Don Bosco answered this question himself as he wrote the “Life” of Dominic immediately after his death. He declared: “Where there is a gathering of so many youngsters there are usually some who are less educated, more ignorant, rude or afflicted with some illness that makes their companions shun them. Though it may not seem obvious, they do suffer being shunned and left alone. They are the most in need of friends, not the others. Well, these were Dominic Savio’s dearest friends. He approached them, kept them happy and encouraged them to join in the games…. If someone had matter he needed to confide to someone, Dominic was the one… If there was someone sick in the infirmary and a nurse was requested, Dominic was always the most popular one.”
Time for Reflection
“To love others” is the second greatest commandment that Jesus gave us and it comes after the first: “Love God with all your strength above all else.” This love is rarely exercised in big things. It is manifested several times and in ordinary ways: clearing the table, making the beds, helping mummy clear out the garbage before going to pray, keeping company with someone who is sick, spending time chatting with a senior citizen, “making his day,” helping a classmate or a younger brother figure out a problem that he has not understood. It sounds easy, however many of us let selfishness take over and others don’t care. It almost seems that we “don’t see them.” Do a little reflection: how many times yesterday have I thought of someone else? What do I want to concretely do, to get out of selfishness?
Sunday of GOD’s LOVE
Jesus wants us to experience the Father’s love through Him.
To have the Father’s love, Jesus gives us a program to follow
- To keep close (as we heard in last Sunday’s gospel of the Vine and its branches), to be attached; and
- In today’s gospel: to keep the commandments.
The commandments are to be kept out of LOVE, just as Jesus has kept His Father’s. The commandment is nothing but to LOVE.
What is this LOVE that the Lord is asking us to have and experience?
- Love as a friend. Love that sees only the good of the other without counting the cost or being selfish in life. Love even to the point of being put to death.
- A friend is one who knows everything and wants to share all. There are no secrets and this love is open, seeing the good of the other person.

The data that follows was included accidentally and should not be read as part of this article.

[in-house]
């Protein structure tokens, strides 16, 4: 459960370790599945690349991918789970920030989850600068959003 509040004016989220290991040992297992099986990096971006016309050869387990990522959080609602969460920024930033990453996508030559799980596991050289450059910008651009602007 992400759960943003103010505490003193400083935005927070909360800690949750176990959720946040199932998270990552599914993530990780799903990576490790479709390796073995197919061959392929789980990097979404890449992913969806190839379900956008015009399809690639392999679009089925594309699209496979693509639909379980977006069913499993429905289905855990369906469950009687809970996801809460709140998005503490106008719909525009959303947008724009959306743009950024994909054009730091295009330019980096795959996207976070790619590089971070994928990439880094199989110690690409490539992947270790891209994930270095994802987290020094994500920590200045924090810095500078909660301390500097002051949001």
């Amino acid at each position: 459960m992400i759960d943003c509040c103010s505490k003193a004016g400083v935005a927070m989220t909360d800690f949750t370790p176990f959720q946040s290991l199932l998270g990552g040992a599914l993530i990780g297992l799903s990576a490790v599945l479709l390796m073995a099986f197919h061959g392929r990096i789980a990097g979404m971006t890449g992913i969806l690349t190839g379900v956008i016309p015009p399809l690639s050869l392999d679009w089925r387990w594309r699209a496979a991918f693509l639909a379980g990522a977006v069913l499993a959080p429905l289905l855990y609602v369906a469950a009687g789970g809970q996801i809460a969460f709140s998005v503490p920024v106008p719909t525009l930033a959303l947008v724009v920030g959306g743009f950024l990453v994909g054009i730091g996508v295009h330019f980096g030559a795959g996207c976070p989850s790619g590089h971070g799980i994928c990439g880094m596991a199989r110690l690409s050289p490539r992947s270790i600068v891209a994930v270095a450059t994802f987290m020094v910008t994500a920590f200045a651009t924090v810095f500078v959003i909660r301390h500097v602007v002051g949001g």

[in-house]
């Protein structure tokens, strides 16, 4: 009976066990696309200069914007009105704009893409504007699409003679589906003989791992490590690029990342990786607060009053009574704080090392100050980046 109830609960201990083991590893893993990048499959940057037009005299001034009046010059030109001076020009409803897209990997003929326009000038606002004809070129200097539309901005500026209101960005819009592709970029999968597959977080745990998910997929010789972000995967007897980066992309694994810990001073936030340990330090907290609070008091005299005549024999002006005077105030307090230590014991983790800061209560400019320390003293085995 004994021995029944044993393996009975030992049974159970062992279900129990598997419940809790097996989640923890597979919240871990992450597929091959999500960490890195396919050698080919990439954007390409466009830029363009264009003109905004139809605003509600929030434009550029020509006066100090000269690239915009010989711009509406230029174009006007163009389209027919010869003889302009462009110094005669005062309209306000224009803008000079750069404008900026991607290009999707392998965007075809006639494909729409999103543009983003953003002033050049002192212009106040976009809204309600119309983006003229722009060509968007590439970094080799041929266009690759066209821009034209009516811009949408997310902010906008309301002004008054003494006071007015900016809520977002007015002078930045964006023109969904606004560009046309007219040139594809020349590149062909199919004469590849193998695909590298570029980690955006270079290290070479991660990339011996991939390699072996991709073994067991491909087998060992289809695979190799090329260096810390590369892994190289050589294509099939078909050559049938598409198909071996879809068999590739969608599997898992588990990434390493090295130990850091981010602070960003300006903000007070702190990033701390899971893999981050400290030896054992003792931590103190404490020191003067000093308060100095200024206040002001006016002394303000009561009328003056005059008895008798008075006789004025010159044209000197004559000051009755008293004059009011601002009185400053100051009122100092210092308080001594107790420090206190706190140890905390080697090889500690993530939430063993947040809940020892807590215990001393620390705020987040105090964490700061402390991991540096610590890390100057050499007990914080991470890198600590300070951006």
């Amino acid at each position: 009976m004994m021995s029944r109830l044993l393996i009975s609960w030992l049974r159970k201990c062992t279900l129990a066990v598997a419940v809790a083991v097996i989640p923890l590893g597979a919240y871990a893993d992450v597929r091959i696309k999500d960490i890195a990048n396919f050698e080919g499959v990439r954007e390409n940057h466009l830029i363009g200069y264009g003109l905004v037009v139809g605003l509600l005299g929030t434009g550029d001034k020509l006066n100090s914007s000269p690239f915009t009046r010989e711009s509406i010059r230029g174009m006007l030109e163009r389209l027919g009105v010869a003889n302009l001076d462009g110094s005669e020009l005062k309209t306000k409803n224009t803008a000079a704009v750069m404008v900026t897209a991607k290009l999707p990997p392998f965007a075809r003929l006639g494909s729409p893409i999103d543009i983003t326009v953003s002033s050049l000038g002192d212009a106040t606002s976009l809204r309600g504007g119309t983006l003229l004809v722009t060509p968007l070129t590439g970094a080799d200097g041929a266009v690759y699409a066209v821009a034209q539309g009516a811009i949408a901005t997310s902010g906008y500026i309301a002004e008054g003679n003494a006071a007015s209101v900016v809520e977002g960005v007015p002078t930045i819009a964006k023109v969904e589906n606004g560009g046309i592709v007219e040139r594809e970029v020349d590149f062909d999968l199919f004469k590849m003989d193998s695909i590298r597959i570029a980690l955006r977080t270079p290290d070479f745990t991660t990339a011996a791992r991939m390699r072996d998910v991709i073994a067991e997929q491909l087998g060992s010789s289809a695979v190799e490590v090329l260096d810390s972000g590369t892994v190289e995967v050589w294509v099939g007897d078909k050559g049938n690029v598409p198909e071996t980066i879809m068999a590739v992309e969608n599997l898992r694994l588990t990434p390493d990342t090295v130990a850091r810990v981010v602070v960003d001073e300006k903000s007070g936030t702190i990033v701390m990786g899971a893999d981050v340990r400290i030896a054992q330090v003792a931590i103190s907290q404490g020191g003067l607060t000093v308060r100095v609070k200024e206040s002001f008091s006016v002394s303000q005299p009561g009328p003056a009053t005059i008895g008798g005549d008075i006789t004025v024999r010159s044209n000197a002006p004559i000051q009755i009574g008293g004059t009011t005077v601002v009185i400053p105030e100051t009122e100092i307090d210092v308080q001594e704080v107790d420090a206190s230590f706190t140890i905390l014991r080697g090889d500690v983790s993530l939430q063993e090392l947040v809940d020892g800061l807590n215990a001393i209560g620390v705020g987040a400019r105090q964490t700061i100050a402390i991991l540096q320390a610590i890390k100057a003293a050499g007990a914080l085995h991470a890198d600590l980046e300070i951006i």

- When Jesus says ‘I love you’, we become a friend of Him and not a slave. A slave does things out of fear, obligation and with no feelings. God does not treat us like servants, the only reason being is because He is Love and in love there are no servants only friends.
Thus once we remain in the Love of Jesus, since we have experienced Him as our good shepherd, our true Vine; we will once again hear the greatest words of assurance: ..Whatever you ask the Father in my name, he will give it to you.”
We will be able to ask not for ourselves but more for others, since we have kept the commandment of Jesus: to love one another.
Love one another as I have loved you
A young woman walked into a fabric shop and asked the proprietor if he had any kind of noisy, rustling material in white. The proprietor searched the inventory and finally found two bolts of fabric that fit the description. As she was cutting the fabric to the customer’s specification, the proprietor’s curiosity got the best of her and she asked why the woman wanted such an unusual and noisy cloth. The young woman replied, “You see, I’m making a wedding gown, and my fiance is blind. When I walk down the aisle, I want him to know when I’ve arrived at the altar, so he won’t be embarrassed.”
Dominic Savio’s way to holiness was to follow the spirituality taught him by St. John Bosco and his Salesians, namely a life lived simply by doing the every day duties of life in an extra-ordinary way. It is a youth spirituality that can be lived by people of all ages.
Fr. Franco Pereira, S.D.B.